The sudden resignation of the president of the SoftBank Group, Nikesh Arora, demonstrates how tough it is to challenge Japan Inc.'s corporate culture, even inside one of Japan's most innovative companies. The Silicon Valley insider said without warning on Tuesday that he would step down, effective July 1, although he remains an "adviser" to the company.
Arora was the heir apparent to take over from billionaire founder Masayoshi Son ¿ but grew frustrated as the entrepreneur refused to surrender the corporate reins at SoftBank (T:9984), which trades in the United States under an ADR (SFTBY). Arora, formerly the chief business officer at Action Alerts PLUS charity portfolio name Google (GOOGL), said via Twitter that Son wanted to stay on as CEO for another five to 10 years. Arora didn't want to wait around and said it was "time for me to move on." He said he didn't want to wait in the wings past his "sell by date."
For his part, Son, 58, said he had been leaning toward offering Arora the post when Son turned 60. But he admitted he then changed his mind. "Maybe I'm still a bit too young, and still have energy to continue," he said, according to the Wall Street Journal. "I feel my work is not done," he said in the corporate announcement of Arora's departure. He remains chairman and CEO, spearheading his bid to create "SoftBank 2.0."
The resignation shows how Japanese companies struggle to accept corporate change and to open their company culture to outsiders. Arora, who joined SoftBank in September 2014, was born in India and oversaw a raft of acquisitions in that country, as well as elsewhere in Asia and in the United States. SoftBank's U.S. holdings include stakes in peer-to-peer fintech company SoFi and data-analytics provider Banjo. Arora also sold off four percentage points of SoftBank's 32% stake in the Alibaba Group (BABA) for $8.9 billion to cut down on debt.
Arora's pay package of $135 million in 2014, including his signing bonus, made him one of the top-earning executives in the world. In announcing his departure, he noted that he had a "clean chit" as a result of being cleared in a review by the board that found nothing against him. A group of shareholders had complained to management that he had made bad deals, was earning too much money, and had conflicts of interest as an adviser to private-equity firm Silver Lake.
In the departure announcement, Son said Arora "should be CEO of a global business," so he didn't want to hold him back in his career. Arora says Yahoo (YHOO) and Skype have both discussed a CEO role with him in the past. So SoftBank's loss is sure to be someone's gain, and soon.
His decision is certainly a blow to SoftBank. As Jim Cramer noted on CNBC, Arora was one of the reasons to own the stock of Google parent Alphabet while he was at that company. On Wednesday, though, SoftBank investors had accepted Son's ongoing role at the helm, with shares up 2.6% in Tokyo trade and posting a gain of 4.8% since the start of Tuesday's session, before Arora's announcement.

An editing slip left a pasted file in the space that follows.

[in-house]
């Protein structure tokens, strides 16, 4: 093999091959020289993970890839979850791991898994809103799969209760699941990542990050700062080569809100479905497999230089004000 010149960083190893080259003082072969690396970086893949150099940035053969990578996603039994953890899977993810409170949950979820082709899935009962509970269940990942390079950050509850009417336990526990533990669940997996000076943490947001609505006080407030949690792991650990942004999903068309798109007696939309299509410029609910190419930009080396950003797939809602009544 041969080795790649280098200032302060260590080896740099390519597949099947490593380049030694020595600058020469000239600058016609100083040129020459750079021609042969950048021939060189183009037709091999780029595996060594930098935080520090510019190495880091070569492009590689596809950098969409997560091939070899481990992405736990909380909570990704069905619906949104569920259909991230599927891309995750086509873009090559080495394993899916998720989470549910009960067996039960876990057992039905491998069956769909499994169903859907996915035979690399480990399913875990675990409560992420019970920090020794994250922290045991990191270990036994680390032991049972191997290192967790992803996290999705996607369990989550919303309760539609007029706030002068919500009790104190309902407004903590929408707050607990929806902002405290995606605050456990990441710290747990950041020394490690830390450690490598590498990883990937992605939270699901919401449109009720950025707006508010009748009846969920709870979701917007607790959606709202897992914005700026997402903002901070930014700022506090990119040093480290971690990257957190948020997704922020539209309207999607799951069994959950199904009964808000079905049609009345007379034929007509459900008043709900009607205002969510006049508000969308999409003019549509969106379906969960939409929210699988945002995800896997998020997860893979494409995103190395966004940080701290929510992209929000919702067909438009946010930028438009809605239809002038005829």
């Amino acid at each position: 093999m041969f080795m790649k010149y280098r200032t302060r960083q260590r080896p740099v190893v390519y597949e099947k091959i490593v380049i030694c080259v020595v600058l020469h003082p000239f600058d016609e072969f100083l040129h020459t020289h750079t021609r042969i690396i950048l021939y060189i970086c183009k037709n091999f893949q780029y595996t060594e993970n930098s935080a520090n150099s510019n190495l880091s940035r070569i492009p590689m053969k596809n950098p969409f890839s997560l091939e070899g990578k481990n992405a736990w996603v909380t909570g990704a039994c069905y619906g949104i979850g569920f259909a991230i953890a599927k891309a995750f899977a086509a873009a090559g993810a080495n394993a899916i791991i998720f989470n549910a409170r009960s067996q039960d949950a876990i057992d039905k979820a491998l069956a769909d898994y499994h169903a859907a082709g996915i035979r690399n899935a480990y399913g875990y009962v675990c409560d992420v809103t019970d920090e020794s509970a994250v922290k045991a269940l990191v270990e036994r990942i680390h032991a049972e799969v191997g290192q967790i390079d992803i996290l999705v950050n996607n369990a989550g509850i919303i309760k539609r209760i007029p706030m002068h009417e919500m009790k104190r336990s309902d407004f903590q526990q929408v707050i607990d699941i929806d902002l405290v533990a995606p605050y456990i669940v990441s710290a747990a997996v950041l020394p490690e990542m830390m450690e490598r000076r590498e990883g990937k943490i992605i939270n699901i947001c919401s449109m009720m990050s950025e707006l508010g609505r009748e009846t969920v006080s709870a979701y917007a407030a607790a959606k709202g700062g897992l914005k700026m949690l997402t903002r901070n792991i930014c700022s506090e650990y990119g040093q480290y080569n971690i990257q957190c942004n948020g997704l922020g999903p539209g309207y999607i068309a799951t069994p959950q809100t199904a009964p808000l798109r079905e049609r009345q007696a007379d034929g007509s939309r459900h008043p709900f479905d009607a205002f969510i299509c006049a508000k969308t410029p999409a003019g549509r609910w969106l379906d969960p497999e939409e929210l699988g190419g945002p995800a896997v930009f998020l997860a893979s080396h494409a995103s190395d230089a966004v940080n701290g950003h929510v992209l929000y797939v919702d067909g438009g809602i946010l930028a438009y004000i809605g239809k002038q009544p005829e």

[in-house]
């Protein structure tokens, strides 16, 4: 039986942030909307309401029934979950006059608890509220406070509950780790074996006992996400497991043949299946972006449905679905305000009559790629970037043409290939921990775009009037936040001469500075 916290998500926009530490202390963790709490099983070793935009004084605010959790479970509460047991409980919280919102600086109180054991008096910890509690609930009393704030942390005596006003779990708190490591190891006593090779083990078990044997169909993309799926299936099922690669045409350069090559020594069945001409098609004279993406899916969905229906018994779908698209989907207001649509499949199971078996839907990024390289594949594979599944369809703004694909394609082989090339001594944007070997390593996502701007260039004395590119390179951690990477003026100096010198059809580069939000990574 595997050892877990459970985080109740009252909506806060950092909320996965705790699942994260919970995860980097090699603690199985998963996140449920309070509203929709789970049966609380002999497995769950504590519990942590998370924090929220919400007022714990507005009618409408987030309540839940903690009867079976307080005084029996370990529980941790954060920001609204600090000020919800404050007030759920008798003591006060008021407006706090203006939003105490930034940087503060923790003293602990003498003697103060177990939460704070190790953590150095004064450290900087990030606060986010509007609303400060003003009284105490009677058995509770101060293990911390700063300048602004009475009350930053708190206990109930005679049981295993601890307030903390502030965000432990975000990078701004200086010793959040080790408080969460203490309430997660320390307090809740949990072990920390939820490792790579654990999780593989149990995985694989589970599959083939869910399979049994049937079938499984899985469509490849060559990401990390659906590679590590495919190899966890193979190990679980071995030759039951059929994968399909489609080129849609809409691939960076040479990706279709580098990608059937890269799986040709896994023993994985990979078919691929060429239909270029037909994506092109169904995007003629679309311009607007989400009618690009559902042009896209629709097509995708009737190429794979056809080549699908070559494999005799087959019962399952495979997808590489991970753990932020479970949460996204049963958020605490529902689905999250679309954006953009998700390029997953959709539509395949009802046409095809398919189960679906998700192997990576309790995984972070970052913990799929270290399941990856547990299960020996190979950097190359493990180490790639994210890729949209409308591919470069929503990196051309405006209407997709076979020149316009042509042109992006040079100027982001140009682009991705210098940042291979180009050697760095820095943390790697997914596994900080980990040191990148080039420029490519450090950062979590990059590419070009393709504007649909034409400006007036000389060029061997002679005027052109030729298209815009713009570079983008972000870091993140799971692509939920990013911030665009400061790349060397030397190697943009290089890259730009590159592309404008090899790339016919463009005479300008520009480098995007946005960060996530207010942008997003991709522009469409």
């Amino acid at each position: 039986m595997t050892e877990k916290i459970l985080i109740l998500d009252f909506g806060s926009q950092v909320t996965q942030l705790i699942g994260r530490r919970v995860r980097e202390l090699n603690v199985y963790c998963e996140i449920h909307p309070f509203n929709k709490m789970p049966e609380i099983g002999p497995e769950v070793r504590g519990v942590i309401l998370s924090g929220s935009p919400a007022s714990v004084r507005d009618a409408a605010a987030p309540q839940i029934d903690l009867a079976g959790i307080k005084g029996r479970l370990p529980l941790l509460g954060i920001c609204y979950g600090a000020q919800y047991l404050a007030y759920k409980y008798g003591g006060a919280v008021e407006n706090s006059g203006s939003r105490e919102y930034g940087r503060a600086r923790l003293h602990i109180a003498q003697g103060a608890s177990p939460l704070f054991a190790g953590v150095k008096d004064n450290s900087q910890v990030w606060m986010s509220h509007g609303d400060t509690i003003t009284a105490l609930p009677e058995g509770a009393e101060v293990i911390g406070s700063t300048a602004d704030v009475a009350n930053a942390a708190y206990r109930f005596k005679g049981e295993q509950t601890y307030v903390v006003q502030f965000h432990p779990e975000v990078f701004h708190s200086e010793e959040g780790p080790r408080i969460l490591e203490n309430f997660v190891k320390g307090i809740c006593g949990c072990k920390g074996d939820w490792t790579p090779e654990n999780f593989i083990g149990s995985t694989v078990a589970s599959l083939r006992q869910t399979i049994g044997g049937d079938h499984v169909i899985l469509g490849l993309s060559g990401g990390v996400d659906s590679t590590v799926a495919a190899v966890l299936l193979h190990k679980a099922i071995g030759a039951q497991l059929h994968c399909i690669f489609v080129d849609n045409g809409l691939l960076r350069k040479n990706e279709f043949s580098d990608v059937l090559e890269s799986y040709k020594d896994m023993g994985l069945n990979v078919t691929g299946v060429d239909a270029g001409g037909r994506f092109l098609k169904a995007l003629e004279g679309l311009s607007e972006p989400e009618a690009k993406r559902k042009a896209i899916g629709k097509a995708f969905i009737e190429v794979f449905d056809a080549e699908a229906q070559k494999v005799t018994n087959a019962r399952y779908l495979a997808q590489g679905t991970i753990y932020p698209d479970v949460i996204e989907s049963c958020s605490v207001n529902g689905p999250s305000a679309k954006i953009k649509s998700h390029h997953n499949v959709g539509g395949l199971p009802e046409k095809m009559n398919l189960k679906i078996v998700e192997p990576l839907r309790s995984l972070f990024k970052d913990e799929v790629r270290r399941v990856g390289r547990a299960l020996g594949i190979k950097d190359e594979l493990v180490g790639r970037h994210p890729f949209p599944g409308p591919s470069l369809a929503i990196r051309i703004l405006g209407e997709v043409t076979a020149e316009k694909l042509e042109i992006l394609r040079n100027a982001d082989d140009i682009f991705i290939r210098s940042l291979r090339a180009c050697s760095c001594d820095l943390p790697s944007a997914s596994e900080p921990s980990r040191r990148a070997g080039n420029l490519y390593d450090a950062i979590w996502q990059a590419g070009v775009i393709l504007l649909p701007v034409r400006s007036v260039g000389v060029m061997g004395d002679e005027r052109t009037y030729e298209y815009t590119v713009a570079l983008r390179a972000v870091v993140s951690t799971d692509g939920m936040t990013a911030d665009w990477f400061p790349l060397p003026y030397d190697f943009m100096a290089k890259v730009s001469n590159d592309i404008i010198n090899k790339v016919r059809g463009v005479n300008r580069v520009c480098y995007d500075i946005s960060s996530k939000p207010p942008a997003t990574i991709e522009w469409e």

SoftBank on Wednesday named Ken Miyauchi as Arora's replacement as president and chief operating officer. That's a reversion to the norm ¿ Miyauchi has been with the company since 1984. Japanese companies traditionally promote from within their own ranks, and to take on a foreigner as a potential company chief is almost unheard of.
The Brazilian Carlos Ghosn has worked wonders at Nissan Motor (NSANY). But Japanese minds are equally filled with the specter of British-born Michael Woodford and his whistle-blowing at camera maker Olympus (OCPNY). Woodford questioned the payment of $1 billion in fees to obscure companies, some of them linked to organized crime. That move resulted in suspended jail sentences for former CEO Tsuyoshi Kikukawa and executive vice president Hisashi Mori.
SoftBank is one of Japan's most innovative companies, and Son one of its most outspoken executives. As its name suggests, it began in financial services, disrupting the hidebound Japanese banking industry. But it spun off its financial interests in August 2006, which now trade separately as the SBI Group (TSE:8473). The finance unit also has a Hong Kong listing (HK:6488).
SoftBank bought U.S. mobile-phone provider Sprint (S) in 2013, and has recast itself as a telecommunications company. It is now Japan's third-largest mobile-phone provider, after buying Vodafone Japan in 2006.
Sprint, the fourth-largest U.S. mobile provider, remains a weight around the company's neck. But with early stage investments in Ola Cabs, the "Uber of India," and Didi Chuxing, the "Uber of China," it's well on its way building a tech empire that would span the globe. The stake in Alibaba mentioned earlier, acquired for peanuts in its very early days, doesn't hurt either.
Quite who will oversee that expansion is, however, very much up for grabs. The company has expanded well past the point where its founder can shepherd all its activities. But Son equally can't take the necessary step back personally that would see the corporation move ahead as a whole.